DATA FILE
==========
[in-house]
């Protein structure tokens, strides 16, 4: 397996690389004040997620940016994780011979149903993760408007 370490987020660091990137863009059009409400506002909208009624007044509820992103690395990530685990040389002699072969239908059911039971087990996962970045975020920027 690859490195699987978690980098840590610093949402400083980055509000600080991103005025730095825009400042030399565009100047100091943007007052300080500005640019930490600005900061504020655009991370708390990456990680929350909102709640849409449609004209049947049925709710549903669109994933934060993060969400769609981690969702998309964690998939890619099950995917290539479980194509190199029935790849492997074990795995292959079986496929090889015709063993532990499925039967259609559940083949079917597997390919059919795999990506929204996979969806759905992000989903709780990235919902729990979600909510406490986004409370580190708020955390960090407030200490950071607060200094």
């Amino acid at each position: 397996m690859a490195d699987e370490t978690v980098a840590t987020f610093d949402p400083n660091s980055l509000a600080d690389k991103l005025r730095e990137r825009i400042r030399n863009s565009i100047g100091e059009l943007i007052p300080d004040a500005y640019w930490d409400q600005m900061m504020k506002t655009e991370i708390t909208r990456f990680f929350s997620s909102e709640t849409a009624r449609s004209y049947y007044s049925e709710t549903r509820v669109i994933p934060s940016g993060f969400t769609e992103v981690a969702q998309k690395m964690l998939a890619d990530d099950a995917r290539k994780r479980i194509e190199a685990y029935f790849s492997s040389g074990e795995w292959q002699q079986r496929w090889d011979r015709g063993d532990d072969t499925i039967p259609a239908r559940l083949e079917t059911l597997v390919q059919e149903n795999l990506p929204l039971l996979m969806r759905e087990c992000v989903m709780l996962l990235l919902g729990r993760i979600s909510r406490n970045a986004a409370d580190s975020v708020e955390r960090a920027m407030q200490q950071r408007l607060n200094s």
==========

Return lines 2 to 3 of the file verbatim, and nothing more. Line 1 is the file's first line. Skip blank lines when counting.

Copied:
């Protein structure tokens, strides 16, 4: 397996690389004040997620940016994780011979149903993760408007 370490987020660091990137863009059009409400506002909208009624007044509820992103690395990530685990040389002699072969239908059911039971087990996962970045975020920027 690859490195699987978690980098840590610093949402400083980055509000600080991103005025730095825009400042030399565009100047100091943007007052300080500005640019930490600005900061504020655009991370708390990456990680929350909102709640849409449609004209049947049925709710549903669109994933934060993060969400769609981690969702998309964690998939890619099950995917290539479980194509190199029935790849492997074990795995292959079986496929090889015709063993532990499925039967259609559940083949079917597997390919059919795999990506929204996979969806759905992000989903709780990235919902729990979600909510406490986004409370580190708020955390960090407030200490950071607060200094």
């Amino acid at each position: 397996m690859a490195d699987e370490t978690v980098a840590t987020f610093d949402p400083n660091s980055l509000a600080d690389k991103l005025r730095e990137r825009i400042r030399n863009s565009i100047g100091e059009l943007i007052p300080d004040a500005y640019w930490d409400q600005m900061m504020k506002t655009e991370i708390t909208r990456f990680f929350s997620s909102e709640t849409a009624r449609s004209y049947y007044s049925e709710t549903r509820v669109i994933p934060s940016g993060f969400t769609e992103v981690a969702q998309k690395m964690l998939a890619d990530d099950a995917r290539k994780r479980i194509e190199a685990y029935f790849s492997s040389g074990e795995w292959q002699q079986r496929w090889d011979r015709g063993d532990d072969t499925i039967p259609a239908r559940l083949e079917t059911l597997v390919q059919e149903n795999l990506p929204l039971l996979m969806r759905e087990c992000v989903m709780l996962l990235l919902g729990r993760i979600s909510r406490n970045a986004a409370d580190s975020v708020e955390r960090a920027m407030q200490q950071r408007l607060n200094s």